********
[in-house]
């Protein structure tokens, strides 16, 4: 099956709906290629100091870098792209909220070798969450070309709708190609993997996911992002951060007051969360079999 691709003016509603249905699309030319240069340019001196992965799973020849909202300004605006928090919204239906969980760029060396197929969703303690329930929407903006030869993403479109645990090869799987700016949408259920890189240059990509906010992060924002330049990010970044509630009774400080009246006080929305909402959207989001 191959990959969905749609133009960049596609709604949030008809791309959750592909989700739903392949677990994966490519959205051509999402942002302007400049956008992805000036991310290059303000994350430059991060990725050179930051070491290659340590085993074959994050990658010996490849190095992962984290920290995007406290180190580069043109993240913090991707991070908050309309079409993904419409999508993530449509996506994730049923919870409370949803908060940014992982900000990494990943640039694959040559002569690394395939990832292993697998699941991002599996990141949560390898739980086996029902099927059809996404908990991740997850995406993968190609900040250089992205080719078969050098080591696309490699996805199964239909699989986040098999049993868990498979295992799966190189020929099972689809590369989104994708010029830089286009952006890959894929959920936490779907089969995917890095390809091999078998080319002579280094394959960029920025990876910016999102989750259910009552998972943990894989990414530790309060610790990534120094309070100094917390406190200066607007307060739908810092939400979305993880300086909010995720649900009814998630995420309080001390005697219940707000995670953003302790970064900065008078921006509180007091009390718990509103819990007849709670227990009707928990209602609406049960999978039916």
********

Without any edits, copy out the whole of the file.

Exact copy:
[in-house]
């Protein structure tokens, strides 16, 4: 099956709906290629100091870098792209909220070798969450070309709708190609993997996911992002951060007051969360079999 691709003016509603249905699309030319240069340019001196992965799973020849909202300004605006928090919204239906969980760029060396197929969703303690329930929407903006030869993403479109645990090869799987700016949408259920890189240059990509906010992060924002330049990010970044509630009774400080009246006080929305909402959207989001 191959990959969905749609133009960049596609709604949030008809791309959750592909989700739903392949677990994966490519959205051509999402942002302007400049956008992805000036991310290059303000994350430059991060990725050179930051070491290659340590085993074959994050990658010996490849190095992962984290920290995007406290180190580069043109993240913090991707991070908050309309079409993904419409999508993530449509996506994730049923919870409370949803908060940014992982900000990494990943640039694959040559002569690394395939990832292993697998699941991002599996990141949560390898739980086996029902099927059809996404908990991740997850995406993968190609900040250089992205080719078969050098080591696309490699996805199964239909699989986040098999049993868990498979295992799966190189020929099972689809590369989104994708010029830089286009952006890959894929959920936490779907089969995917890095390809091999078998080319002579280094394959960029920025990876910016999102989750259910009552998972943990894989990414530790309060610790990534120094309070100094917390406190200066607007307060739908810092939400979305993880300086909010995720649900009814998630995420309080001390005697219940707000995670953003302790970064900065008078921006509180007091009390718990509103819990007849709670227990009707928990209602609406049960999978039916």